Despite dismal approval ratings amidst a months-long summer hiatus, Premier Doug Ford insists Ontarians are behind him and are taking stock of the changes he’s made since taking office 13 months ago.
The premier spoke on CJBQ’s Lorne Brooker Show this week and insisted that his government is working hard to lower an “unprecedented” deficit left behind by the Liberal provincial government.
“Is this province better off now than we were a year ago? We’re not a little better off, we’re a thousand times better off,” he said on the live radio show.
“The people out there when I go from town to town — and I’m all over the province — people come up to me and the number one comment is: ‘keep going, ignore the media,’” he told Brooker.
“We’re doing a great job and I’m hearing it across the province.”
Ford cited large unions and “special interests groups” as entities that are taking from taxpayers and are the biggest challenge to his government.
“We’re up against the special interest groups again. They have their hands in the cookie jar as they say, we’re pulling their hands out and … starting to respect the taxpayers,” he said.
His comments suggesting Ontarians are behind him and his government’s policies run contrary to multiple polls that have shown Ford crashing as the year goes on.
Ford’s approvals down to Wynne levels
A Mainstreet poll from the end of May showed that support for Ford had collapsed, with ratings for Ford below where Kathleen Wynne was at near the end of her tenure as premier.
Almost three quarters of those surveyed by Mainstreet said they had an unfavourable opinion of Ford.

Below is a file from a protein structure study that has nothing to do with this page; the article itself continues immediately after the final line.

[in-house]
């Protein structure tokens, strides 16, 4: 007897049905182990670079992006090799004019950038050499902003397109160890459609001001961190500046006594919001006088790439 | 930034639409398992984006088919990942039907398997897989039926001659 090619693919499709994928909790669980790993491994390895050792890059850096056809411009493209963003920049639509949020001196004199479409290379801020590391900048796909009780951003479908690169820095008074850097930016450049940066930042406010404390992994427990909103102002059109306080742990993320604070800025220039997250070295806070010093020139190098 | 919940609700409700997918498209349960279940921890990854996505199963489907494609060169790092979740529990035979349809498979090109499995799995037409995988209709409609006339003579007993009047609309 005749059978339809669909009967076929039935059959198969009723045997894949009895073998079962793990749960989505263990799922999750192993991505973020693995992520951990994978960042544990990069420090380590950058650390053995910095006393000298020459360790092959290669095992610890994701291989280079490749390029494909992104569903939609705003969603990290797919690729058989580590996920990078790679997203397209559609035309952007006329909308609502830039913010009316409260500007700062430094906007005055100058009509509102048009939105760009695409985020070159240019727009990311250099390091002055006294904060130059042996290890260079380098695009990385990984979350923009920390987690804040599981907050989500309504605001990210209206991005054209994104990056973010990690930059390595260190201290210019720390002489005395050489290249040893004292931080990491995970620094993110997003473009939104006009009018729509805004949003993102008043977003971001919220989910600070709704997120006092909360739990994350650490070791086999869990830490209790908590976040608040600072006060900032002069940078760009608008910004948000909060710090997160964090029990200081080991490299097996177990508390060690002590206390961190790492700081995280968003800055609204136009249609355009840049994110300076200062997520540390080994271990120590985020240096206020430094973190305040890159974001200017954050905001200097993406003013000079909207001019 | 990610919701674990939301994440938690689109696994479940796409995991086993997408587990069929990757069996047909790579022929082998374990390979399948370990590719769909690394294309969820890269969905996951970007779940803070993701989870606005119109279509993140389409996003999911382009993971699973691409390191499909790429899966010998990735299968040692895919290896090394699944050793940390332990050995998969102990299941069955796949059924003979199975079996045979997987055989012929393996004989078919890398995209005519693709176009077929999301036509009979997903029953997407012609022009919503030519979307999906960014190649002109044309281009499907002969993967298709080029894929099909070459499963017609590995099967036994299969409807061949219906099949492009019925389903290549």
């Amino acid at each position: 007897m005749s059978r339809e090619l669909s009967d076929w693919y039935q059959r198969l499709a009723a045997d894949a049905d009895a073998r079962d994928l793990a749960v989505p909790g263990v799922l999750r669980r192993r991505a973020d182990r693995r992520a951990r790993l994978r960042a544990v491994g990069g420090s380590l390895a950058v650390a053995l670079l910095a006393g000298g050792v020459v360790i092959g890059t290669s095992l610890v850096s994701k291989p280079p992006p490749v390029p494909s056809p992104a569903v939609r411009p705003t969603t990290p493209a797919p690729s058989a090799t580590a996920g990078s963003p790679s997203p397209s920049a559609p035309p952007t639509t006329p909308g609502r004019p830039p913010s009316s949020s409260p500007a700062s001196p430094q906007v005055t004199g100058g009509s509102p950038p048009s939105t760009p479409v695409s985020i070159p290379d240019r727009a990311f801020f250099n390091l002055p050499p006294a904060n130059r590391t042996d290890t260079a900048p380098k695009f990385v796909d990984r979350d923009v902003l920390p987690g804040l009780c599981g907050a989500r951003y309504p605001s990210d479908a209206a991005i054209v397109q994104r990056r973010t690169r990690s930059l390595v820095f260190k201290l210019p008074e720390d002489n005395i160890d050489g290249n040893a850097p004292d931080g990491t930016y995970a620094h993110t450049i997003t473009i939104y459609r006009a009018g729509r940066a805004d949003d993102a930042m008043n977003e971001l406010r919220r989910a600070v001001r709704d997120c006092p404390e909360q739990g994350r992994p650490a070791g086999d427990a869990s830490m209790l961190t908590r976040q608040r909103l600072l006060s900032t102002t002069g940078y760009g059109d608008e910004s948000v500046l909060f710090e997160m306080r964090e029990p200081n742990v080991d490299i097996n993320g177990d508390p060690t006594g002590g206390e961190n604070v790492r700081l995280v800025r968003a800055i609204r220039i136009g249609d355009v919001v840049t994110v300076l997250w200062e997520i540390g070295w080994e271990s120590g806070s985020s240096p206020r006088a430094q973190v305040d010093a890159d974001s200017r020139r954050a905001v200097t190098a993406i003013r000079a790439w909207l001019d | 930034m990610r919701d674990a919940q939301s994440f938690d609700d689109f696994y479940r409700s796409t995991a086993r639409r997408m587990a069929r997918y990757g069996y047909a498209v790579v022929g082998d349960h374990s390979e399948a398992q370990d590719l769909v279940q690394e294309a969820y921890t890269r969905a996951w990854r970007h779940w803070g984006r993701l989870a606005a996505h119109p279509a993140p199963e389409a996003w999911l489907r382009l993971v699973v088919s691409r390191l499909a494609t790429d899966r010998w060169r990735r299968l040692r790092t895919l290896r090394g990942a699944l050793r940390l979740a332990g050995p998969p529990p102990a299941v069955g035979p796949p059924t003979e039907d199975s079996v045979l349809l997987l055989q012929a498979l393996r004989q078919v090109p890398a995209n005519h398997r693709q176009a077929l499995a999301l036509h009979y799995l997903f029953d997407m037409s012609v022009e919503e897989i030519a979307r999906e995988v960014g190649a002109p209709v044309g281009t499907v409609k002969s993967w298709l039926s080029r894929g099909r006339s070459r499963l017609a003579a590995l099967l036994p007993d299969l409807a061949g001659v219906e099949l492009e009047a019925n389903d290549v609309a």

"We have never seen an incumbent premier reach these depths in popular opinion with barely a year into his mandate,” said Mainstreet Research CEO Quito Maggi in a press release.
An Ipsos poll released on May 24 showed only 3 in ten approved of the PC government under Ford’s leadership.
During his interview with Booker, Ford addressed whether he will avoid the spotlight in the months heading up to the federal election, as some voters have said that Ford’s leadership has made them question whether to vote Conservative in the Oct. 21 election.
“I’m staying out of the federal election, I’m busy as anything taking care of the province right now,” he said.
Ford also said his government is “working harder than ever” with “MPPs spread across the province” regardless of elongated summer hiatus the legislature is taking.
In June, Ford decided to extend the summer break to Oct. 28, instead of the original date of Sept. 9.
The longer break will provide more of an opportunity for MPPs to connect more with their constituents.
“We still have cabinet meetings, we still have the caucus meetings, we still have committee meetings. So we’re going full steam ahead. I have not taken a break all summer. I don’t plan on taking a break,” Ford said.
Vic Fedeli’s demotion to the economic development portfolio along with Dean French’s resignation due to partisanship concerns made for a rocky start to the summer break.
But Ford said his government is prioritizing their “open for business” message, with a focus on making Ontario a province where it’s easier to do business. And he says that’s a success story so far.
“We’re an economic powerhouse in North America because of this government and the policies we’ve put forward,” he said. “We’re turning the province around.”